Minocycline Does Not Decrease Geographic Atrophy Enlargement in AMD

GA enlargement rate in study eyes did not differ significantly in run-in and treatment phases in age-related macular degeneration
Minocycline Does Not Decrease Geographic Atrophy Enlargement in AMD
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Medically Reviewed By:
Mark Arredondo, M.D.

MONDAY, March 25, 2024 (HealthDay News) -- Oral minocycline is not associated with a decrease in geographic atrophy (GA) enlargement in patients with age-related macular degeneration (AMD), according to a study published online March 14 in JAMA Ophthalmology.

Tiarnan D. L. Keenan, B.M., B.Ch., Ph.D., from the National Eye Institute at the National Institutes of Health in Bethesda, Maryland, and colleagues conducted a phase 2, prospective, single-arm, nonrandomized trial to examine the safety and possible anatomic efficacy of oral minocycline, a microglial inhibitor, for the treatment of GA in AMD. Patients with GA from AMD in one or both eyes were recruited; they began 100 mg oral minocycline twice daily for three years after a nine-month run-in phase. Thirty-seven patients were enrolled and 36 initiated treatment.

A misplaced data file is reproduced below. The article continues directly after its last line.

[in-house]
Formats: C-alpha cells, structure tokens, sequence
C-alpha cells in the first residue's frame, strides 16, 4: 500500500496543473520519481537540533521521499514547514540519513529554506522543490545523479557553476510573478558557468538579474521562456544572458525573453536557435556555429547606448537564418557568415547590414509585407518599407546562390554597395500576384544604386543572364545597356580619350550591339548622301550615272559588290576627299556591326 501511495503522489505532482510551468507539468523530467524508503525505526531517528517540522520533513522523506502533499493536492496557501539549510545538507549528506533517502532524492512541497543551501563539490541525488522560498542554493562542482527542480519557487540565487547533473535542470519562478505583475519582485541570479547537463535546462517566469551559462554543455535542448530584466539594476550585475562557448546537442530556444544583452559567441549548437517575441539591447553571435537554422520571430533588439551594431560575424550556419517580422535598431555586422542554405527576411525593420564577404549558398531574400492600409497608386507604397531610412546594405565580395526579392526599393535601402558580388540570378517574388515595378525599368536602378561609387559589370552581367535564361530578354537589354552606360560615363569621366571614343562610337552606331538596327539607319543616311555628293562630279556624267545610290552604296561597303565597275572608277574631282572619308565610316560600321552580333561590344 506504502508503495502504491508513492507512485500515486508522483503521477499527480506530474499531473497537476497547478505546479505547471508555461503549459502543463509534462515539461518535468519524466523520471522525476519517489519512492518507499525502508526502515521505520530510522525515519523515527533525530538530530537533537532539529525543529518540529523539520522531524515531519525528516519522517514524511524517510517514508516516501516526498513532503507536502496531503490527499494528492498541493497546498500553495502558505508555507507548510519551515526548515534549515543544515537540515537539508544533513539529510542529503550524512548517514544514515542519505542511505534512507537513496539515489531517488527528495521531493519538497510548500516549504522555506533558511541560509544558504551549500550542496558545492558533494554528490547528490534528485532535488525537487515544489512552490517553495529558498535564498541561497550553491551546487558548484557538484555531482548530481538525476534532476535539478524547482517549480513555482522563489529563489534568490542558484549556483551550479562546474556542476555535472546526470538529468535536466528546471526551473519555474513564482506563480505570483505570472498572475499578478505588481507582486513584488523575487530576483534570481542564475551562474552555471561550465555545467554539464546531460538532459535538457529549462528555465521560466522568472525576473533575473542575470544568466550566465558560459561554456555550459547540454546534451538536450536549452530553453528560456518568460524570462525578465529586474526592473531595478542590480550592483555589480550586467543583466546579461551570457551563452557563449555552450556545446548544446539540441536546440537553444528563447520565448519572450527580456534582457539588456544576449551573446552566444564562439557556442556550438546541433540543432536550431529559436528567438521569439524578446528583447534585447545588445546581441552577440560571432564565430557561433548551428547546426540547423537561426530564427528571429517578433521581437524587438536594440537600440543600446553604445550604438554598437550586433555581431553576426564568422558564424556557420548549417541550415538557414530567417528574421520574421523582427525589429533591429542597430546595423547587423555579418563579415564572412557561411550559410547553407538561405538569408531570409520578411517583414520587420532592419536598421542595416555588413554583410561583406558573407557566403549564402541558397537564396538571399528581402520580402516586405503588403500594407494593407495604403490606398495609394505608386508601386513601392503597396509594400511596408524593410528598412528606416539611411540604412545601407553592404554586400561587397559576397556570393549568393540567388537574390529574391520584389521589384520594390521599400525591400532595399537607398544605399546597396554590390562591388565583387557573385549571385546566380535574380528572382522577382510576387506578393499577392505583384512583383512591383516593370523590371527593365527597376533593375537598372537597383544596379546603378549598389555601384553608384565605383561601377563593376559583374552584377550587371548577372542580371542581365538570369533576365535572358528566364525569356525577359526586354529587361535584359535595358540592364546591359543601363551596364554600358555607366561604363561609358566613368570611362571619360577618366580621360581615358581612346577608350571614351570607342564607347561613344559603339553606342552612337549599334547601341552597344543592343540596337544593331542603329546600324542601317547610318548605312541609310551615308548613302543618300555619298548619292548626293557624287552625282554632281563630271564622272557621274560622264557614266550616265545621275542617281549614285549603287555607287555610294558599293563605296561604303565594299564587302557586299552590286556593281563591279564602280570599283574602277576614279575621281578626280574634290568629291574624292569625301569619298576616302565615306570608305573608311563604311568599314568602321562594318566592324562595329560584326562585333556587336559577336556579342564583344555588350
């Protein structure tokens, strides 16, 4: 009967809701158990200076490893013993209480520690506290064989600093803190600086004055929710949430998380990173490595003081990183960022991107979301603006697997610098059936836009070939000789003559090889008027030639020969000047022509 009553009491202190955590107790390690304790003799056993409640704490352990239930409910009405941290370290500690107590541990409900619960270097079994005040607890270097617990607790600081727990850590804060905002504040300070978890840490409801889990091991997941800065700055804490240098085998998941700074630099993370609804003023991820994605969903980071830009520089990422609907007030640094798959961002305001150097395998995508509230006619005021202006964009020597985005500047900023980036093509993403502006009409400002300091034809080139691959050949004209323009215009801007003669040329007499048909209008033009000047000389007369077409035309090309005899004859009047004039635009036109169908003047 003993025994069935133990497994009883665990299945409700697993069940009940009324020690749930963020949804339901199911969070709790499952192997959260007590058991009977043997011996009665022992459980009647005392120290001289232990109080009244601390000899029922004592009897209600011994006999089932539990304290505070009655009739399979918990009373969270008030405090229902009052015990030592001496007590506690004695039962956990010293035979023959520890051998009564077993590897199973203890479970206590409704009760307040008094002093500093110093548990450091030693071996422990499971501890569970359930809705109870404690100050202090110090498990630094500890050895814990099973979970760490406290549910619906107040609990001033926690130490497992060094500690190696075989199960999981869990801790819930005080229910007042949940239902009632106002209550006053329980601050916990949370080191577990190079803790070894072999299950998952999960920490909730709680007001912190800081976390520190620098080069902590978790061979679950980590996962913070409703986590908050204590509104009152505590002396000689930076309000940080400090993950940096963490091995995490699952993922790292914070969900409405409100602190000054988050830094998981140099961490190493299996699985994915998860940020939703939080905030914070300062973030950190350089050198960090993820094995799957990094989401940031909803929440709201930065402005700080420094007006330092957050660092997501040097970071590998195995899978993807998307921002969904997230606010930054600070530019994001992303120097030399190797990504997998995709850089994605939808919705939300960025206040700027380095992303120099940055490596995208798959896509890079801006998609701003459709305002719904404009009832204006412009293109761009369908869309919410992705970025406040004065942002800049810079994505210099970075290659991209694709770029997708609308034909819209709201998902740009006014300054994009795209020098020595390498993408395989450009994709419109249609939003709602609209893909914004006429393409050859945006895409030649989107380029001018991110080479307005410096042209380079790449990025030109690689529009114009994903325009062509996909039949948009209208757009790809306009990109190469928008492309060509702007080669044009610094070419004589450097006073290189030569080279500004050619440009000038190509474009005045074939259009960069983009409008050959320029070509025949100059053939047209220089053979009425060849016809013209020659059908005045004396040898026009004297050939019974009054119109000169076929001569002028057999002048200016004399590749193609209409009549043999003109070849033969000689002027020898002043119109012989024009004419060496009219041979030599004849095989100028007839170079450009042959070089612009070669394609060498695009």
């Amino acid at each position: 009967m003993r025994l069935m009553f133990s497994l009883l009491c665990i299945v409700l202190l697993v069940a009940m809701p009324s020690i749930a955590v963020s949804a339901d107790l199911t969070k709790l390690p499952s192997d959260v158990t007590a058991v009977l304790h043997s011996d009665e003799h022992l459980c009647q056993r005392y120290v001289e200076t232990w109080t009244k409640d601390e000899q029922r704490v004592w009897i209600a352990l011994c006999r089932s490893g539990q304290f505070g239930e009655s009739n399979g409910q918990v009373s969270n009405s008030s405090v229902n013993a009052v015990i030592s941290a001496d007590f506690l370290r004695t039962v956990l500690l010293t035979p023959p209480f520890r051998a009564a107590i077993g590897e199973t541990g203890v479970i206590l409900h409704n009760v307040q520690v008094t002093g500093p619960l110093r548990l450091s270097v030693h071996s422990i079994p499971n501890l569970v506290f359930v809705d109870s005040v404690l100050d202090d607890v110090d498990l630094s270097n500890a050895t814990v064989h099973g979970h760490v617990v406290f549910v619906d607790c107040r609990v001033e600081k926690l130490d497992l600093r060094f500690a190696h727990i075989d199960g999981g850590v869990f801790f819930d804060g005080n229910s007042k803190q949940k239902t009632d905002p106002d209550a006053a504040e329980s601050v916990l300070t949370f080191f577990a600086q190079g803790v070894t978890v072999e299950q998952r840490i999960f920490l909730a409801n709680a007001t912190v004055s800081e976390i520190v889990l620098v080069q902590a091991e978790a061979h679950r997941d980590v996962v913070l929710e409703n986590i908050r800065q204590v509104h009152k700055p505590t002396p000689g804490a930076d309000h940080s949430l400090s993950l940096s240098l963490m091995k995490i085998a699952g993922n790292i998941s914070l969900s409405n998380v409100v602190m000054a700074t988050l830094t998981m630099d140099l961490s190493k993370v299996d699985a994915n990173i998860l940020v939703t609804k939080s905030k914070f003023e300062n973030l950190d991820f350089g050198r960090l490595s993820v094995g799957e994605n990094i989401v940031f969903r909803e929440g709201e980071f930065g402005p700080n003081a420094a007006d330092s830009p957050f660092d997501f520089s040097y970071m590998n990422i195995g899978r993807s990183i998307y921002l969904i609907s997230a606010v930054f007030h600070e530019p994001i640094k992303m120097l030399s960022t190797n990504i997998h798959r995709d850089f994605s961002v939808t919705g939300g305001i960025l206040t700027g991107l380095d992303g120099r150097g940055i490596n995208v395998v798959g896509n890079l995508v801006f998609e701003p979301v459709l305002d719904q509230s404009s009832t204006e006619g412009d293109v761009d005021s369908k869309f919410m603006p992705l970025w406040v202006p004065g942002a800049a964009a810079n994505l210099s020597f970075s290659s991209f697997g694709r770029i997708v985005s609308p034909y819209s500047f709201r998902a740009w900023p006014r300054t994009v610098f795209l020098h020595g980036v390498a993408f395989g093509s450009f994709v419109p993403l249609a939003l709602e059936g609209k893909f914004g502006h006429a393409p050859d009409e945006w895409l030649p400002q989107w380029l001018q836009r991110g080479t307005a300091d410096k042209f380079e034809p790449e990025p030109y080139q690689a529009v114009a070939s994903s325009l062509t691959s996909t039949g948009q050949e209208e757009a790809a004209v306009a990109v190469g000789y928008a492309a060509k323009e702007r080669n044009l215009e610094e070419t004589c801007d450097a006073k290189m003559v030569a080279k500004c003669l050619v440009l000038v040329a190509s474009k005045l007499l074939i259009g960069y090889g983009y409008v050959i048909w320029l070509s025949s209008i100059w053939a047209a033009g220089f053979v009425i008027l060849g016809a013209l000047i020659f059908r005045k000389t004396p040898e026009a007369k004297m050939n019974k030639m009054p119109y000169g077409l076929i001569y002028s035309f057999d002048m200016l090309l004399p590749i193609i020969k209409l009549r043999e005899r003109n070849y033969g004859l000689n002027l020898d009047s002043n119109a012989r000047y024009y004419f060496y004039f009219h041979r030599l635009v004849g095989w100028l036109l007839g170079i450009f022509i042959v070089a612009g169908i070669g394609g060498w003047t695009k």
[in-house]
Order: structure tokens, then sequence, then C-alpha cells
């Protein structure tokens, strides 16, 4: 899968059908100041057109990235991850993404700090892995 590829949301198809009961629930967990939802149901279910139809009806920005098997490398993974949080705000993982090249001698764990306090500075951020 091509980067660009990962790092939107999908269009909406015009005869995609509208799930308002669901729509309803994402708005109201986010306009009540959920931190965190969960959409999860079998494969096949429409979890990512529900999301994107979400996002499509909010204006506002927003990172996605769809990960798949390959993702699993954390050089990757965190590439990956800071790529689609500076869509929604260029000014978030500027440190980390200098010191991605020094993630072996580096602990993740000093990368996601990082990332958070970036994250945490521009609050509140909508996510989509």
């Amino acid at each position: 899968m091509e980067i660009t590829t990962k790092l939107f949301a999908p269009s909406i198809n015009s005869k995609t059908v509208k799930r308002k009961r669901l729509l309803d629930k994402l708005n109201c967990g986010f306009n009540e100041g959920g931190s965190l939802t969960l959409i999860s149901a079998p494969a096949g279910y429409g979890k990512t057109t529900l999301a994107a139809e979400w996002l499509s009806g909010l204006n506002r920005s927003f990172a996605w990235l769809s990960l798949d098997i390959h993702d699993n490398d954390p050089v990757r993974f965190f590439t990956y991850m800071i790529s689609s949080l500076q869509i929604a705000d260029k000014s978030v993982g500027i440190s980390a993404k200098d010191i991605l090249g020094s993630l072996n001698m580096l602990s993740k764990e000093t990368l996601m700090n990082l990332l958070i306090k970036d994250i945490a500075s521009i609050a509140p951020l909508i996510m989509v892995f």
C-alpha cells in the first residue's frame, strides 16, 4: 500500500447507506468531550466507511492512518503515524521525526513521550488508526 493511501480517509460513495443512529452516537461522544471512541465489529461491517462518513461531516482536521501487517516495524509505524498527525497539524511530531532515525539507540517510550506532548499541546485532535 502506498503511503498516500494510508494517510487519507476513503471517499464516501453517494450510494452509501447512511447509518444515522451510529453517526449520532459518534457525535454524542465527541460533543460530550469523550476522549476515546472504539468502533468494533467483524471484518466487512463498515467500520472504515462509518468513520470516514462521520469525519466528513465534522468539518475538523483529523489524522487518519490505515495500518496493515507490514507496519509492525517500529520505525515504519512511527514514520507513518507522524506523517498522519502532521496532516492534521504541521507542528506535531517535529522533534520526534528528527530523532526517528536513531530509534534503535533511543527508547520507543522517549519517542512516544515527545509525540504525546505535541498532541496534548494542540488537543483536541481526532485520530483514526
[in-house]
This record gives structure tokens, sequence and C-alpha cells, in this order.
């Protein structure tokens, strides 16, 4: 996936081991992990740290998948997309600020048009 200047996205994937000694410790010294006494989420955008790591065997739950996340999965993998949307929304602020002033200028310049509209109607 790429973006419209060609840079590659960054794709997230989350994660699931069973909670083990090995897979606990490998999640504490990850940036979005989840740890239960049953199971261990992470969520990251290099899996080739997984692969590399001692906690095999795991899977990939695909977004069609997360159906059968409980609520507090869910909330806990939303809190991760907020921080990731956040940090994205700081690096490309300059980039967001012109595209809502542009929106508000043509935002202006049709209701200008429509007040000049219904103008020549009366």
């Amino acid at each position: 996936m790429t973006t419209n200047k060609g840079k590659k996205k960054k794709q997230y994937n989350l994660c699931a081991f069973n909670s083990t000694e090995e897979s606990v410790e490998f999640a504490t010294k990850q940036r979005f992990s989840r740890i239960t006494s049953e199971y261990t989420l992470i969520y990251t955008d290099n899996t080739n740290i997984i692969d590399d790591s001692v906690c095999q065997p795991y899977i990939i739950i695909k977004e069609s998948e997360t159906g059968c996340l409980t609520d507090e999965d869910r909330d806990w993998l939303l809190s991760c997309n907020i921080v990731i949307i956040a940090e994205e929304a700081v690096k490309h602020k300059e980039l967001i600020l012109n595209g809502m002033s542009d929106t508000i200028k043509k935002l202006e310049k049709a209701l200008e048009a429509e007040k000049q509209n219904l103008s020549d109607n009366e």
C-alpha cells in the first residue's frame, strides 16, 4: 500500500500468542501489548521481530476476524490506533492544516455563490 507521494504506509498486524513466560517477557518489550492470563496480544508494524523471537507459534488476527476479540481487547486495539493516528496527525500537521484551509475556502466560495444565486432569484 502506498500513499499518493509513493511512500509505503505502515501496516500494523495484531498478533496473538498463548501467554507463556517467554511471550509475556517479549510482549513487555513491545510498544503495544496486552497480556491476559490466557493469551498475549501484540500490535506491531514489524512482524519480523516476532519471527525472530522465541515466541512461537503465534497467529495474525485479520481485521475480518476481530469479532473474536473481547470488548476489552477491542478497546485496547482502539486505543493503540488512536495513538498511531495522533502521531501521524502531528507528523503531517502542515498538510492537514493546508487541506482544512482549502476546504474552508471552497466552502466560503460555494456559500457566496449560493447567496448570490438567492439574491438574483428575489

The researchers found that 58 percent of the participants completed at least 33 months of treatment and 15 patients discontinued treatment. The mean square root GA enlargement rate in study eyes was 0.31 and 0.28 mm per year during the run-in and treatment phases, respectively. No difference was seen between the two phases in the secondary outcome measure of GA enlargement rate. Among 32 participants, there were 129 treatment-emergent adverse events recorded; 38 percent were related to minocycline.

"Given the potential disadvantages of existing therapeutic approaches, additional strategies remain desirable," the authors write. "It may be necessary to elucidate more clearly the pathogenetic mechanisms underlying GA incidence and progression to develop therapies that target the underlying disease processes."

Several authors disclosed ties to the pharmaceutical and medical device industries.

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